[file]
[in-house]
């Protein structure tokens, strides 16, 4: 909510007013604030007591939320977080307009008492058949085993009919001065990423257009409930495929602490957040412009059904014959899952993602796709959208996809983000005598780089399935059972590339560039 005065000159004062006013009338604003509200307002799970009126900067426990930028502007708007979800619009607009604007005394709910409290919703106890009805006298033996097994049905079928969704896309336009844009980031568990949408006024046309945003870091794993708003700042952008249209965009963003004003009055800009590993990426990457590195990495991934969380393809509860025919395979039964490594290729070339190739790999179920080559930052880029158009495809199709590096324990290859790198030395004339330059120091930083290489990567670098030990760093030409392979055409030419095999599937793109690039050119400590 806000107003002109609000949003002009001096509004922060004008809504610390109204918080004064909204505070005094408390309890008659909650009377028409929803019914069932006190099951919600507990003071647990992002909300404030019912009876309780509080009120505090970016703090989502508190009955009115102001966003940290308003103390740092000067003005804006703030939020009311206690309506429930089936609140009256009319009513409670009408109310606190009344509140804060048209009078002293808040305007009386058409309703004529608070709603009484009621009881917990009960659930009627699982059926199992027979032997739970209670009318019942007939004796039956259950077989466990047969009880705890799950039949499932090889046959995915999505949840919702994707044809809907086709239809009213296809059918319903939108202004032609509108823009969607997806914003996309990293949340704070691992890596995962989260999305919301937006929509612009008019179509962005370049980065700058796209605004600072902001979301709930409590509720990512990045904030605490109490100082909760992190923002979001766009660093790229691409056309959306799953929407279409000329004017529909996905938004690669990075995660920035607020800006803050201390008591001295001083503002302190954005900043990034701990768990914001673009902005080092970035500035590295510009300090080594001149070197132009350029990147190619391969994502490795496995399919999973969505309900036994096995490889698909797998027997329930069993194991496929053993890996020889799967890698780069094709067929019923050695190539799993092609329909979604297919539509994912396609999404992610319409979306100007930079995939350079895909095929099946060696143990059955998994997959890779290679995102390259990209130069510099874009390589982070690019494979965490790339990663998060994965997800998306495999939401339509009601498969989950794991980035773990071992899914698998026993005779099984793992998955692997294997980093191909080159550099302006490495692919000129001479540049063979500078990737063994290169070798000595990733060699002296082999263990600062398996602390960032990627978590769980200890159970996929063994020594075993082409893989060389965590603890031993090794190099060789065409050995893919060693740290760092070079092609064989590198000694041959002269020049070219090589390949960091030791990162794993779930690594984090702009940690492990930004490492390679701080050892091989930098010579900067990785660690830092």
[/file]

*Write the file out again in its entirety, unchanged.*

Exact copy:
[in-house]
């Protein structure tokens, strides 16, 4: 909510007013604030007591939320977080307009008492058949085993009919001065990423257009409930495929602490957040412009059904014959899952993602796709959208996809983000005598780089399935059972590339560039 005065000159004062006013009338604003509200307002799970009126900067426990930028502007708007979800619009607009604007005394709910409290919703106890009805006298033996097994049905079928969704896309336009844009980031568990949408006024046309945003870091794993708003700042952008249209965009963003004003009055800009590993990426990457590195990495991934969380393809509860025919395979039964490594290729070339190739790999179920080559930052880029158009495809199709590096324990290859790198030395004339330059120091930083290489990567670098030990760093030409392979055409030419095999599937793109690039050119400590 806000107003002109609000949003002009001096509004922060004008809504610390109204918080004064909204505070005094408390309890008659909650009377028409929803019914069932006190099951919600507990003071647990992002909300404030019912009876309780509080009120505090970016703090989502508190009955009115102001966003940290308003103390740092000067003005804006703030939020009311206690309506429930089936609140009256009319009513409670009408109310606190009344509140804060048209009078002293808040305007009386058409309703004529608070709603009484009621009881917990009960659930009627699982059926199992027979032997739970209670009318019942007939004796039956259950077989466990047969009880705890799950039949499932090889046959995915999505949840919702994707044809809907086709239809009213296809059918319903939108202004032609509108823009969607997806914003996309990293949340704070691992890596995962989260999305919301937006929509612009008019179509962005370049980065700058796209605004600072902001979301709930409590509720990512990045904030605490109490100082909760992190923002979001766009660093790229691409056309959306799953929407279409000329004017529909996905938004690669990075995660920035607020800006803050201390008591001295001083503002302190954005900043990034701990768990914001673009902005080092970035500035590295510009300090080594001149070197132009350029990147190619391969994502490795496995399919999973969505309900036994096995490889698909797998027997329930069993194991496929053993890996020889799967890698780069094709067929019923050695190539799993092609329909979604297919539509994912396609999404992610319409979306100007930079995939350079895909095929099946060696143990059955998994997959890779290679995102390259990209130069510099874009390589982070690019494979965490790339990663998060994965997800998306495999939401339509009601498969989950794991980035773990071992899914698998026993005779099984793992998955692997294997980093191909080159550099302006490495692919000129001479540049063979500078990737063994290169070798000595990733060699002296082999263990600062398996602390960032990627978590769980200890159970996929063994020594075993082409893989060389965590603890031993090794190099060789065409050995893919060693740290760092070079092609064989590198000694041959002269020049070219090589390949960091030791990162794993779930690594984090702009940690492990930004490492390679701080050892091989930098010579900067990785660690830092």